Are You A Late Night Snacker?

Increasingly, it seems it is not just what you eat, but when you eat it that matters. So, if you are struggling to lose weight, or simply want to strike a healthier relationship with food, consider imposing a time limit on your snack routine.

“Breakfast like a king, lunch like a prince and dine like a pauper.”

The way we process and metabolise food varies across the day, due to 24-hour rhythms in our liver, pancreas, muscles and even our fat cells.

Generally, we are better equipped to handle food consumed during the daytime, which makes sense given this is when humans have evolved to be active.

Several studies have associated late-night eating with an increased risk of diabetes and obesity. Why?

In a recent study, Marta Garaulet at the University of Murcia, Spain, and her colleagues compared what happened when the same group of people ate their dinner 4 hours before their habitual bedtime, or an hour before it. Even though they had exactly the same meal, eating later resulted in impaired glucose tolerance (a pre-diabetic state associated with higher than normal sugar levels in the blood).

The reason may be melatonin, a hormone we begin to secrete in the evening and continue to release overnight, telling our various organs and tissues to gear up for the night shift.

It has been suggested that if you have food together with melatonin, you may have impairments in glucose control or metabolism.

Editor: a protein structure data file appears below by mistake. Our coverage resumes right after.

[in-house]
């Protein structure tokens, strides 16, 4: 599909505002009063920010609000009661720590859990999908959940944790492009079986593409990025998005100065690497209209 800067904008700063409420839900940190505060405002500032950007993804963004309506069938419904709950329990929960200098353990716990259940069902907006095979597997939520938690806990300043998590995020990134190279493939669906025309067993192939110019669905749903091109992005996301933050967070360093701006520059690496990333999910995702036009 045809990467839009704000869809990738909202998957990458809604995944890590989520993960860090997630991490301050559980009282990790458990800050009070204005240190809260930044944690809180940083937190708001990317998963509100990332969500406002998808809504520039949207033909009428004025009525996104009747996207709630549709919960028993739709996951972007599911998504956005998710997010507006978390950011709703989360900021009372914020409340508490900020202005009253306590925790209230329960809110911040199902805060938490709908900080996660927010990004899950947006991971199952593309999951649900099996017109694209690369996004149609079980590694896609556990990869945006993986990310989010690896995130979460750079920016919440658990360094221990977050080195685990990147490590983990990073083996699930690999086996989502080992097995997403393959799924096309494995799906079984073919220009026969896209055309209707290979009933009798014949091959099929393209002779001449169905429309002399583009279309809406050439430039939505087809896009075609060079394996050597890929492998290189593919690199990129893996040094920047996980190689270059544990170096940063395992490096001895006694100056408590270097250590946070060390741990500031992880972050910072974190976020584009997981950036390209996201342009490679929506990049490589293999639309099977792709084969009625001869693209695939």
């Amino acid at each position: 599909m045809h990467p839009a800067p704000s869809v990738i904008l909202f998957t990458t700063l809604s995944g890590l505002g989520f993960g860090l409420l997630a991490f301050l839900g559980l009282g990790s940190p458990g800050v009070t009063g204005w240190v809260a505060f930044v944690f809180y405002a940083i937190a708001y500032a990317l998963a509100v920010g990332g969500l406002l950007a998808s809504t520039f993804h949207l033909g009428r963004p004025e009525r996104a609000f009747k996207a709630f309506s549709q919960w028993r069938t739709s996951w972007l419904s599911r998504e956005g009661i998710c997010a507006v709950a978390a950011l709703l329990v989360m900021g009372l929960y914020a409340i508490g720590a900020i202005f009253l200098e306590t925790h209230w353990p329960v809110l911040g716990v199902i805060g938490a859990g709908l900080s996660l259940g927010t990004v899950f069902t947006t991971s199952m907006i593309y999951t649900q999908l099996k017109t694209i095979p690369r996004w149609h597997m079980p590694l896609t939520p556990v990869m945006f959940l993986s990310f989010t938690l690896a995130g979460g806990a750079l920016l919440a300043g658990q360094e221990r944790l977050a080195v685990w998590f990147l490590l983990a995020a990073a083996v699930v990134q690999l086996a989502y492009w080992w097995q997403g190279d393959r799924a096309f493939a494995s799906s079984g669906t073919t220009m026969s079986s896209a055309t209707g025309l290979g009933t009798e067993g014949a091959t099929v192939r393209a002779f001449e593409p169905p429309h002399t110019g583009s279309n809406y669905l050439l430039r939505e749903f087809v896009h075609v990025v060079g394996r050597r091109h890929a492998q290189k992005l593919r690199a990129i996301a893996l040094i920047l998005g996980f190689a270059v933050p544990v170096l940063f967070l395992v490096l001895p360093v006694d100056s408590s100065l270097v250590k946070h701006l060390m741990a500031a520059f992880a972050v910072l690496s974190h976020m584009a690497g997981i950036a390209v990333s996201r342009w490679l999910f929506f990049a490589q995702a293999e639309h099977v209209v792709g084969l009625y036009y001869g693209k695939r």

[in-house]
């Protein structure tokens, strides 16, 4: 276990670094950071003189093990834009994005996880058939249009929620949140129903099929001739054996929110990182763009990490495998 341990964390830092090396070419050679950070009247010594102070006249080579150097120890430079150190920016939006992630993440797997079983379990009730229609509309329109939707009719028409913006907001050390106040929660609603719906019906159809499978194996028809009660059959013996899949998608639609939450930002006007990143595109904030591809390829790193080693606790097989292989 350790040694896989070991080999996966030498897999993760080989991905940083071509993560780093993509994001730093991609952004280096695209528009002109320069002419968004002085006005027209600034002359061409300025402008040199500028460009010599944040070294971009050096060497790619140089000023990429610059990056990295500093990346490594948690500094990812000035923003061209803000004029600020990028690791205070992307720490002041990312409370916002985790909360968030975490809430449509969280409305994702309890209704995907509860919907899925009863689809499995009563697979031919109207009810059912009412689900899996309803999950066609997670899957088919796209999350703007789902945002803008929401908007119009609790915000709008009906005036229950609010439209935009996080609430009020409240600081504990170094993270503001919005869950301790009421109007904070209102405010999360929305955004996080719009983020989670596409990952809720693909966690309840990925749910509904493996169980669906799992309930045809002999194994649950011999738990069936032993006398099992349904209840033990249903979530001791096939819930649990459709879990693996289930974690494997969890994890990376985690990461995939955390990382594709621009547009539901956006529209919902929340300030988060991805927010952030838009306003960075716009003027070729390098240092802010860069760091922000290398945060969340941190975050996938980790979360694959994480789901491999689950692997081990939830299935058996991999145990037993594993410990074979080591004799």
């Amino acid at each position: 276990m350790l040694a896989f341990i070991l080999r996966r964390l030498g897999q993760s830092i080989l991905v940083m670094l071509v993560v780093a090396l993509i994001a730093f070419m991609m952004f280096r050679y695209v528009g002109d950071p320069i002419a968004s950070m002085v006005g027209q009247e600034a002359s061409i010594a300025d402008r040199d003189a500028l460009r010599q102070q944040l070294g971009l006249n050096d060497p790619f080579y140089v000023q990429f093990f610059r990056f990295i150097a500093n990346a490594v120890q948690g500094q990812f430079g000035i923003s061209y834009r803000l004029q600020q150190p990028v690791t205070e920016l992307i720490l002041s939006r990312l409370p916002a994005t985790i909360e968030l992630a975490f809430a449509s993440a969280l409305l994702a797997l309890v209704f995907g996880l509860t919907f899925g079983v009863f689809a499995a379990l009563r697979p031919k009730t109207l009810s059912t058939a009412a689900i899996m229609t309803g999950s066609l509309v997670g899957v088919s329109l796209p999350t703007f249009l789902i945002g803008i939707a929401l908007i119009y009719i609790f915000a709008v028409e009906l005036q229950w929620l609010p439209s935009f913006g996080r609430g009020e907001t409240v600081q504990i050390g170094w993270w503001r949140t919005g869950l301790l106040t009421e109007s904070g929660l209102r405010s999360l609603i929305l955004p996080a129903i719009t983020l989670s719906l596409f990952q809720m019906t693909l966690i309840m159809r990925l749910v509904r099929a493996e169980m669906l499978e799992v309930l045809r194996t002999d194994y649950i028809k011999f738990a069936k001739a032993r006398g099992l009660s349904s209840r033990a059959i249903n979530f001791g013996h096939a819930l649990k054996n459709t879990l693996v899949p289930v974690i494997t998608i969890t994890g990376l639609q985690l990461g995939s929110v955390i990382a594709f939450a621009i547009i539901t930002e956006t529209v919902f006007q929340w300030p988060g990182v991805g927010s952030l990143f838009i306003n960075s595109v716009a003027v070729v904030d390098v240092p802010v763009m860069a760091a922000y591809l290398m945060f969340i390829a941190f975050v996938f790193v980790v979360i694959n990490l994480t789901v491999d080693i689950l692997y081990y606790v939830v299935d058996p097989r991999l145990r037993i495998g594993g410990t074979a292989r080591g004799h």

Supporting this idea, Garaulet’s team found that people with a genetic variant resulting in receptors that are more sensitive to melatonin had higher glucose intolerance when they ate meals not long before going to bed.

If weight loss is your goal, then besides avoiding late-night snacking, you might also reconsider your attitudes to daily meals.

In a previous study, Garaulet found that when women were put on a weight-loss diet, those who ate the bulk of their calories before 3 pm lost around 25% more body mass than women who consumed the same number of calories but ate more of them later in the day.

Most people in the UK increase their energy intake across the day, with breakfast providing the fewest calories and dinner the most (Knapton, 2016).

Researchers warn that modern lifestyles have led to many people dining later in the day, or at irregular intervals, which is confusing the body’s circadian rhythms and hindering digestion.

But recent trials have shown that people who eat the most in the morning experience greater weight loss and improve blood sugar levels even when consuming the same amount of calories overall.

But the evidence for this is not conclusive, and studies vary in their methodology and findings (NHS, 2016).

“Breakfast like a king, lunch like a prince and dine like a pauper.”


NHS (National Health Service). (2016) Should we ‘eat breakfast like a king and dinner like a pauper’? Available from World Wide Web: [Accessed: 13 June, 2019].

Knapton, S. (2016) Breakfast like a king, lunch like a prince and dine like a pauper to stay healthy, say scientists. Available from World Wide Web: [Accessed: 13 June, 2019].


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